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Megillat Rut

Megillat Rut opens with the story of Elimelech, his wife Naomi, and 2 sons Machlon and Chilyon, and how they left their home in Bet Lechem and moved outside of Israel into Moav due to a famine in the land. Elimelech was a wealthy man and a community leader, whom the locals in Bet Lechem looked up to and admired.

Elimelech was a direct descendant of Nachshon ben Aminadav, the prince of the tribe of Yehuda, who is mentioned multiple times in Sefer Bamidbar, and whom Midrash credits with being the first member of Bnei Yisrael to jump into the Red Sea before it split. Nachshon was a leader and a hero, who only wanted to work to benefit his people.

Elimelech probably could have weathered the famine in Israel as well as anyone else, but he used his financial resources to find a better place to live. Elimelech died soon afterwards. The Gemara in Baba Batra states that he was punished for not begging for mercy for his people in Bet Lechem, and Israel in general during the time of famine, and instead just left. This is quite a departure from the ways of his ancestor Nachshon. It’s as if Elimelech himself was responsible for the trouble his people were facing by abandoning them instead of davening for them.

After Elimelech’s death, his two sons Machlon and Chilyon married 2 women from Moav, and they settled in Moav for ten years.

Ten years is not just an escape from famine. Ten years is settling in another land. And with no community of people from Israel, Machlon and Chilyon assimilated into the local society and eventually married into that society as well. They had completely abandoned their people in Bet Lechem, and forgot their status as community leaders in Israel.

The Alshich comments that they only married local women after their father’s death. Elimelech, despite his faults, would not have tolerated intermarriage, but with him gone, the 2 boys took up with gentile women.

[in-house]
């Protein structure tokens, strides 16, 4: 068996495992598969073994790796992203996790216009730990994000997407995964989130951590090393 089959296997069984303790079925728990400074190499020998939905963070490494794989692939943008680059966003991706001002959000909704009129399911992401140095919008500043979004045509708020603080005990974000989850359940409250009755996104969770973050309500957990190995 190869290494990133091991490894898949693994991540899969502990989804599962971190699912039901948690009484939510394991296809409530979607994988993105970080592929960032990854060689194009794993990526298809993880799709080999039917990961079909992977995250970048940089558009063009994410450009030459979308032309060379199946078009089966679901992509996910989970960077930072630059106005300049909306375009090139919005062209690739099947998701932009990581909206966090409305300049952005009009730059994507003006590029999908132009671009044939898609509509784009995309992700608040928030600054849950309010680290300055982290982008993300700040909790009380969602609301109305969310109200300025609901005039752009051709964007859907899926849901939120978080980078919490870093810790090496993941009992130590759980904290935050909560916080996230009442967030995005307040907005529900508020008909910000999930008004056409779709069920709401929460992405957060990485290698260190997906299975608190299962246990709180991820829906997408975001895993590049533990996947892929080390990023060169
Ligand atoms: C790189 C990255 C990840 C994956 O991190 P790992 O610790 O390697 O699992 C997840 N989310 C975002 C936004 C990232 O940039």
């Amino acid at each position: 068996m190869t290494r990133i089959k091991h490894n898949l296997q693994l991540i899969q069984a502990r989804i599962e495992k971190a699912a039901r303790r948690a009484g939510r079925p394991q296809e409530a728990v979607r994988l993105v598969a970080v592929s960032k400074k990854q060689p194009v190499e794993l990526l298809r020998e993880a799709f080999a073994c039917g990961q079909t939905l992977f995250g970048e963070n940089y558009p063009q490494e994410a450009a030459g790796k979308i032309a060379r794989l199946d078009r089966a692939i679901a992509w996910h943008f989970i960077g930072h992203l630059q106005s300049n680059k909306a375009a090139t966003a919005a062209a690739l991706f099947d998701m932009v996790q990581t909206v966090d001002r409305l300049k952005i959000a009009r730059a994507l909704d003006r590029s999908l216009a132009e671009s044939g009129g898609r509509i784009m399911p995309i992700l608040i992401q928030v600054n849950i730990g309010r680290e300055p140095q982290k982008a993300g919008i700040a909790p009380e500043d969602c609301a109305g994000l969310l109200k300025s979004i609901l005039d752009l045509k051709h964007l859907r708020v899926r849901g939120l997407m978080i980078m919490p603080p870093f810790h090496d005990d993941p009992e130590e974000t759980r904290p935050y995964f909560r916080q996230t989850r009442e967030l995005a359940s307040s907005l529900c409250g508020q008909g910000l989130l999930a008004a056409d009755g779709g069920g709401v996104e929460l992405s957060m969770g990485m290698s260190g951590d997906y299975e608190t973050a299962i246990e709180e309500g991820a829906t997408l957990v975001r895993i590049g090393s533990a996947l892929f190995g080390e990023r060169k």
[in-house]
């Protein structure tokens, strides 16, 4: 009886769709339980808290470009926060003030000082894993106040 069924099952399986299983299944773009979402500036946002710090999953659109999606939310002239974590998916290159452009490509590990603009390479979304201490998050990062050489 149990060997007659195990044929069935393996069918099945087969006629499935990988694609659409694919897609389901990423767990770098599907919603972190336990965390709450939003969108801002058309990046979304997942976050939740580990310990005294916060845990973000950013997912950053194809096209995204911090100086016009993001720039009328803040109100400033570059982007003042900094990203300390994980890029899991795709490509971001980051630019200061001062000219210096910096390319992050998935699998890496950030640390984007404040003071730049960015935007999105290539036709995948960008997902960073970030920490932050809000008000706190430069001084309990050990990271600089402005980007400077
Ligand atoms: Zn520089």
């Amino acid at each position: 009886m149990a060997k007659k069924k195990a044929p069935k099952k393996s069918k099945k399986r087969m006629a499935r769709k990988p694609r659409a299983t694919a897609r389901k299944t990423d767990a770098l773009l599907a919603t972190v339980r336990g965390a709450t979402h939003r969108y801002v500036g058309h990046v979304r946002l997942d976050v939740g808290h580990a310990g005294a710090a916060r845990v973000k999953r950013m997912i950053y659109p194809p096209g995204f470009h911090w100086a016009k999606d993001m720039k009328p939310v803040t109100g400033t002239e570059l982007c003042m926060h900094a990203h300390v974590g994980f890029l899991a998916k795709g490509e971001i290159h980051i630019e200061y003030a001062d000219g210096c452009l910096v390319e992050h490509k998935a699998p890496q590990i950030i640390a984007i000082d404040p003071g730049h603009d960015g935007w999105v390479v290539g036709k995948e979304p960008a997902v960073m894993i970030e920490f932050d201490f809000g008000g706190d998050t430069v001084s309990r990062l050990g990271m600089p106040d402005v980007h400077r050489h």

So it is no surprise that they too died at a young age as well. Just as God punished Elimelech for leaving the land of Israel, he punished both Machlon and Chilyon for remaining outside the land of Israel, assimilating into the local gentile society, and marrying gentile women. That they died at approximately the same time, according to the Pri Chaim, demonstrates that they were equally guilty.

In just the first 5 pesukim of the Megillah we have some very important lessons that are probably more relevant today than they were in Biblical times.

Today, we are fortunate to have an economically strong state of Israel. Virtually all Jews can come to the land, and live in the land without fear of a famine.

Jews in chutz laaretz (outside of Israel) are assimilating at an alarming rate. In the United States, the intermarriage rate is approaching 60%. More Jews have x-mass trees than keep kosher or Shabbat.

Sadly, chutz laaretz Jews are following the poor example of Elimelech, Machlon and Chilyon. They have chosen to make chutz laaretz their permanent home. They have chosen to assimilate into their local cultures and marry gentiles. They have all but forgotten their people living in their homeland, the Land of Israel

There is still time to do teshuva, to repent and return to Israel. To be a part of our people where we belong.

חג שמח!



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